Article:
Professor Daniel Jonson from Strawberry Rhubarb Pie has recently come into possession of a letter written in kanji. He needs someone with linguistics skills to translate a letter from Emperor Hirohito to the Japanese Occupation Forces in the puppet state of Manchukuo in 1930.

The Jesuit priest who is translating the letter mysteriously disappears while on his daily run along the edge of the University of Washington campus. Father Elly Kibet is a soft-spoken former world class Kenyan runner. He has left the intelligence business for a life as a priest and linguistics scholar. He is affectionately known to parishioners and students as Father L and the police are investigating his disappearance.

Father L is a former colleague of Government Intelligence agent and assassin ‘Reddy’ Burton who cannot reveal their past relationship to the Seattle Police. After meeting with the SPD, Reddy finds a message on his answering machine which was sent 24 hours earlier by Father L: “Meet me at 3pm tomorrow. I recently met with a ghost. I will introduce you to a friend who has a problem with a secret document.” Reddy shows up to meet the friend even though Father L is missing.

Professor Daniel warns Reddy about the Chō’s, a powerful Japanese family. Former Manchukuo Japanese Occupation Army officer, Lt. Colonel Chō was the first officer to see and record the Emperor’s secret letter. He was also the Chō family patriarch and public knowledge of his role in what this letter reveals would destroy the family legacy. The Cho’s will stop at nothing to destroy all knowledge of the secret letter.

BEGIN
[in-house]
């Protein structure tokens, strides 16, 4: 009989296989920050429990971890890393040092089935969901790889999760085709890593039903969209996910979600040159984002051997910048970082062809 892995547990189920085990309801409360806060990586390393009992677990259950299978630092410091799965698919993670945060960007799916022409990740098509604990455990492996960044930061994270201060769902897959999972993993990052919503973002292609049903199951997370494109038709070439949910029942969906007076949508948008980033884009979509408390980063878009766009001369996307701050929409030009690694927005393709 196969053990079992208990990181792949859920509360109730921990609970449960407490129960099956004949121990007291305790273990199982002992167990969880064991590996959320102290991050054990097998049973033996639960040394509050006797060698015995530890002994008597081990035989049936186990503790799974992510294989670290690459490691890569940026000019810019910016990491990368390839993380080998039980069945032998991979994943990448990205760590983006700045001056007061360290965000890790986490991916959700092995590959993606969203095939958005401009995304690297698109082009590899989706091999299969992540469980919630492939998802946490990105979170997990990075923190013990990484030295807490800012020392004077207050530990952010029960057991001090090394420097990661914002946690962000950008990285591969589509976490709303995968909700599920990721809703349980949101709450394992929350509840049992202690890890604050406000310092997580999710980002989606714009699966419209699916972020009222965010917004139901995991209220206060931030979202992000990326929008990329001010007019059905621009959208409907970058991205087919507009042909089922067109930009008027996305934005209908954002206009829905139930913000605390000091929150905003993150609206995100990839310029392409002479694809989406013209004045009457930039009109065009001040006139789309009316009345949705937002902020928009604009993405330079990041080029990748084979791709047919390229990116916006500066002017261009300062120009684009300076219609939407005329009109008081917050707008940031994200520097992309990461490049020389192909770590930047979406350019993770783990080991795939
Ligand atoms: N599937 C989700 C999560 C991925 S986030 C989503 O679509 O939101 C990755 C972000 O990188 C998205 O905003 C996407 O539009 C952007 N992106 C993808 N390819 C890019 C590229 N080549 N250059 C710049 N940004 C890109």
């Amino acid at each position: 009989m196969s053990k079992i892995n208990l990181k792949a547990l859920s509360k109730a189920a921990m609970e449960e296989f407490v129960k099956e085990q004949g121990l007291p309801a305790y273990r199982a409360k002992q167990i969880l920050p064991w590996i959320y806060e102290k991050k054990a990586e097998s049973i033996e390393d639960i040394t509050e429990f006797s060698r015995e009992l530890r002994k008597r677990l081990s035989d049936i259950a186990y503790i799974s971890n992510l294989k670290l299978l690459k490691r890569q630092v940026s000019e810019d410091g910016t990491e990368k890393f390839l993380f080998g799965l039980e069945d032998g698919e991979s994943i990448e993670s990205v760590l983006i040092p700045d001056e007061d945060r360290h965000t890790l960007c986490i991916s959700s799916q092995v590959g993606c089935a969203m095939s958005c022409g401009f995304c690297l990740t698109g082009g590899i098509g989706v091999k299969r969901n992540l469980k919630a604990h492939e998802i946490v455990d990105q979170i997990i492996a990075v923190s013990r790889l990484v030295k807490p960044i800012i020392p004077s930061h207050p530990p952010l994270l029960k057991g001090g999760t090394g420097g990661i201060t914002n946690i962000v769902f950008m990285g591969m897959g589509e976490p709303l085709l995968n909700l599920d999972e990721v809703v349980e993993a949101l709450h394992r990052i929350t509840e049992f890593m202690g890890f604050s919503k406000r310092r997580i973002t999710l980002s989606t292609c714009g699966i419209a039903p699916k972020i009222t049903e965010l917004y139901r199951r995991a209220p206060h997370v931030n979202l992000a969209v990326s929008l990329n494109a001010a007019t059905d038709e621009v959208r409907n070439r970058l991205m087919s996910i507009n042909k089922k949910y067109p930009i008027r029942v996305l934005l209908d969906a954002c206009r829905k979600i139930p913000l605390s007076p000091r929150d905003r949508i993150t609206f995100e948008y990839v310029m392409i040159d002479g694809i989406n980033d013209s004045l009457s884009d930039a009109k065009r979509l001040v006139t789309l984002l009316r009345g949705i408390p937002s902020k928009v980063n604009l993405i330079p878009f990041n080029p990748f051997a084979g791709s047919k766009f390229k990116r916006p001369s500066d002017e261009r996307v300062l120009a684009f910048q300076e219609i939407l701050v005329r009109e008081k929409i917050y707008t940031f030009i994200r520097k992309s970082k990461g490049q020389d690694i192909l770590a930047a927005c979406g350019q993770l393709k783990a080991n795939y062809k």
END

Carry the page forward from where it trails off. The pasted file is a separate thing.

Reddy tracks the ghost, into the Idaho forest to rescue Father L; however, they are not yet safe. They need a plan to keep the Chō’s from killing Professor Jonson and his entire family for what they know.

Flower Girl
A Burton Family Mystery

 

 

What happens when a government scientist with top secret clearance teams up with a rogue CIA agent, who happens to be her father?

 

As a kidnapped orphan, Shannon Lee is hired out as a flower girl on Cheju-do Island, Korea the honeymoon capital of Asia. At 12 she is rescued from being sold as a child bride. Her rescuer is a rogue CIA Agent, who returns her to the USA to get an education. At 26 she is a scientist and linguist with a top secret clearance working for a government contractor when her rogue agent father suggests that they start a family business as assassins for hire. An unexpected turn of events on an assignment sends them back to Cheju-do where she is faced with the difficult choice of service to family and community or revenge.